Being unaware of all this, and trusting their intense emotions, many people keep spoiling the quality of life to themselves and others, through unnecessary conflicts (or withdrawals), beating themselves down internally, or even physical reckoning including killings. What lawyers in court call diminished responsibility, I’d guess in most cases is related to uncontrolled childish emotions.

The variations in childish reactions are endless just as every personal past is unique. But once you understand what is going on, with a little exercise you can learn to recognize age regression in yourself fairly easily. Then even if you can’t resolve it on the spot, at least it will be easier to put such emotions aside for later rather than having them guide you. Here I will copy what I wrote in the article “Emotional Maturity” on how to recognize childish emotions (because it’s useful to have this in more than one place):

 

Healthy or adult emotions are:

– appropriate in their intensity to the situation (in everyday situations, it’s usually mild discomfort, like a warning)

we are able to see the complexity of the situation and different perspectives,

– Healthy emotions motivate us, give us the energy for the appropriate and constructive action,

– We usually have no problem expressing them, as those parts of us were able to mature because they could be recognized and expressed within our families. (We might feel problems and tension, though, if our adult emotions are mixed with unhealthy feelings and guilt. This is most common, since many people learn at an early age to feel guilty if they express their feelings sincerely.)

– There is no tension and discomfort left once the situation is resolved

– There is no black or white attitude, we perceive both sides of the story. We are able to see the other person as a complex human being and separate their personality from their behavior (rejection of behavior without rejection of the person)

– We do not feel humiliated or bad about ourselves, nor do we feel a need to humiliate or hurt others.

 

Unhealthy (childish) emotions, or those which characterize age regression, are:

– either overly intense or suppressed

The ideas and thoughts that accompany them are simplified, generalized, “either – or”

– They often include an inner conflict, usually between guilt (maybe it is my fault) and shame (I acted stupidly) on one side, and anger (they have no right to treat me like that, I should tell them what they deserve!) on the other, accompanied by unpleasant bodily sensations. This conflict can persist long after the unpleasant situation is over. Even if you are objectively right, such emotions can show you that there is a part of you that either is frightened or feels guilty. Some childish emotions can feel good temporarily (arrogance, spite…) but the inner conflict remains.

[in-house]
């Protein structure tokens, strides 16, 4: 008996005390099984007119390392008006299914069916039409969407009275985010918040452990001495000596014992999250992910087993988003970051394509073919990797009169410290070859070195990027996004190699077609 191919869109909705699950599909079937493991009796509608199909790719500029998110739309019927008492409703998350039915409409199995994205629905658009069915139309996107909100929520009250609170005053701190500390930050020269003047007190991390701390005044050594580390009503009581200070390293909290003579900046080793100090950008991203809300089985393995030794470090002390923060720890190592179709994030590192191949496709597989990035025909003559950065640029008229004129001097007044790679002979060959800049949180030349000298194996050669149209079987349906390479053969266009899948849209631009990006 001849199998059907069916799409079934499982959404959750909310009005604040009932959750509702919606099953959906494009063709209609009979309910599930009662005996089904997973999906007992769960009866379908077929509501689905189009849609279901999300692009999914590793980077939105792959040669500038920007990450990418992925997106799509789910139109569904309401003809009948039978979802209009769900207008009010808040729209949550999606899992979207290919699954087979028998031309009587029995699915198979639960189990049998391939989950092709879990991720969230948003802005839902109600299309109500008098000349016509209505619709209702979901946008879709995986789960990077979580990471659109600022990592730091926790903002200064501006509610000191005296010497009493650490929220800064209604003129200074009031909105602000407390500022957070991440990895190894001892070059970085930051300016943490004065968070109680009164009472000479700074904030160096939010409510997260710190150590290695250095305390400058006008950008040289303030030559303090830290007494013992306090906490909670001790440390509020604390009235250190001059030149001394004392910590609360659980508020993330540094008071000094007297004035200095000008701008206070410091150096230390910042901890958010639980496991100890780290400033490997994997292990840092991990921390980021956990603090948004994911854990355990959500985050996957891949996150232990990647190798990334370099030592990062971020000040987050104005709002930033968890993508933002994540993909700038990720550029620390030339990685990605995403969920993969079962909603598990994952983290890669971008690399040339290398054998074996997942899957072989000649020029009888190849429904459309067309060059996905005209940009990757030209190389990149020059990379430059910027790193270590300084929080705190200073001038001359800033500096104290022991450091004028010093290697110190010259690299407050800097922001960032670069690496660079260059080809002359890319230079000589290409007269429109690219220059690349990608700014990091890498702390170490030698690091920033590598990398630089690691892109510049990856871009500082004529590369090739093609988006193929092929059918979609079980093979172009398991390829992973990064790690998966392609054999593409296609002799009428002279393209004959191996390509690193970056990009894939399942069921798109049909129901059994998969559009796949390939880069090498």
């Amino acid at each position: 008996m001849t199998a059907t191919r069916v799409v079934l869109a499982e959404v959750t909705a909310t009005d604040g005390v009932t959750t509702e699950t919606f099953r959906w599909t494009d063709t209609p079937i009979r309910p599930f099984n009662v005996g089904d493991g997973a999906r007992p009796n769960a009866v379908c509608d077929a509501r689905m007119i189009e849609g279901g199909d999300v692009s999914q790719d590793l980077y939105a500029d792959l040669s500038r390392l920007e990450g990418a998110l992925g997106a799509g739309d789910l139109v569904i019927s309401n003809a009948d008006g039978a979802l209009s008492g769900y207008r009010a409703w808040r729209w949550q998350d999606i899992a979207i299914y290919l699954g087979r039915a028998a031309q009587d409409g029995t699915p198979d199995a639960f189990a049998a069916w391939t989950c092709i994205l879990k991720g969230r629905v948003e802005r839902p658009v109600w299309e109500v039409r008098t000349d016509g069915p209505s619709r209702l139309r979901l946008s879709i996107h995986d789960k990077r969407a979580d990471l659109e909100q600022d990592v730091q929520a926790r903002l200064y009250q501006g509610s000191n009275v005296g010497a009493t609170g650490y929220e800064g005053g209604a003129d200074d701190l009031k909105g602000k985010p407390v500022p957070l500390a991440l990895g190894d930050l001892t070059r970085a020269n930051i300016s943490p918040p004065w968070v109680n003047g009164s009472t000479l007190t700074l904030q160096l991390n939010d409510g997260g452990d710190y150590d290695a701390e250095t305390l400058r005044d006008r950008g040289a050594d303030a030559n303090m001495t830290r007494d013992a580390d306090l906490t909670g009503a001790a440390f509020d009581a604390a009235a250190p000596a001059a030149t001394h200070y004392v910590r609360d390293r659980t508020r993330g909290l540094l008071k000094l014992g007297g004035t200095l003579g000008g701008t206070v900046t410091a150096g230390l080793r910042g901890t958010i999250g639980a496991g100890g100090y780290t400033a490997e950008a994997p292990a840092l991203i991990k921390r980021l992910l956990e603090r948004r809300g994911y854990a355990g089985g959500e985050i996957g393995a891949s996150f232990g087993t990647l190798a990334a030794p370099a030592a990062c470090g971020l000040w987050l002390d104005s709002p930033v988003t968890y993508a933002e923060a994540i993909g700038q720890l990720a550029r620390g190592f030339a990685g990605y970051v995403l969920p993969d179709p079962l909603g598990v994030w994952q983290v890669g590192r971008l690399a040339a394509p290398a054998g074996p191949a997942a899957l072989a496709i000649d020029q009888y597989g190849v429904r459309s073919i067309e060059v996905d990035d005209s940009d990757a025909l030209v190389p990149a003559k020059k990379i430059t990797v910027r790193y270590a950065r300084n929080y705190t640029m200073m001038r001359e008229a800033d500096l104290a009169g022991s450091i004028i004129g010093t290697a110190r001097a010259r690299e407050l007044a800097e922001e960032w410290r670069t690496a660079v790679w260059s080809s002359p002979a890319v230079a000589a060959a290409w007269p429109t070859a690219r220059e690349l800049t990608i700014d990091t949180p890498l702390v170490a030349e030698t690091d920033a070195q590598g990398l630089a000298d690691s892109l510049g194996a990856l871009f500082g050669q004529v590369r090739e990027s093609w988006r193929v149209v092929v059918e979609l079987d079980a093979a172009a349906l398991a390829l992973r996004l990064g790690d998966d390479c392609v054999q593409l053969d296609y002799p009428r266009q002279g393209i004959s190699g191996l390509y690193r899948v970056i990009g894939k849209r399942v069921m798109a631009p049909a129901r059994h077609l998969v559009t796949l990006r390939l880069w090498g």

– These inner conflicts sap your energy and, if prolonged, result in stress and tiredness

– You feel that you are (primarily) right, and the other person (primarily) wrong (sometimes the other way around, although that is more common with children or very insecure people)

– You feel uncomfortable and doubtful about yourself, which may motivate you to criticize and find even more faults in other people.

 

What to do about it?

With some introspection, most people can learn to recognize age regression relatively quickly. The problem is that even when we know an emotion is childish, it is still much easier to give in to it than to resist it. Another common mistake is to try to fight these emotions and push them down. So what to do if we should neither indulge or suppress them? One nice quote from an author I forgot: “Emotions are like children: you won’t let them behind the wheel, but you won’t put them in the trunk, either.”

Try the following:

– Recognize that a particular emotion is actually a memory, a reaction to the past, not the present
– Try to identify of what (or whom) does the situation or the person who triggered the emotion remind you
– Remind yourself that you are an adult and have far more choice, knowledge and experience than when you were a child
– Connect with a child part of you which is overwhelmed with emotion, convey to that part of yourself a sense of support, protection, and especially a sense of self-worth
– Think of a parent (or a healthier version of a parent) supporting you, or perhaps a good friend or some quality authority as support.

If a certain emotion is persistent and often occurs in your life, it is probably a consequence of trauma or a troubled childhood emotional attachment. More complex work is then needed to address trauma and trauma-related relationships and to build new emotional patterns.

When I first dived into the sea of ​​psychological literature, it was a great relief and inspiration for me to learn that most of the heavy emotions are neither realistic nor necessary, and that such emotions and beliefs can change. Maybe for some of the (newer) readers, this might be a revelation too.

 

Related articles:

Observing Feelings

Emotional Logic

When People Fear Their Own Emotions

 

All articles 
Online coaching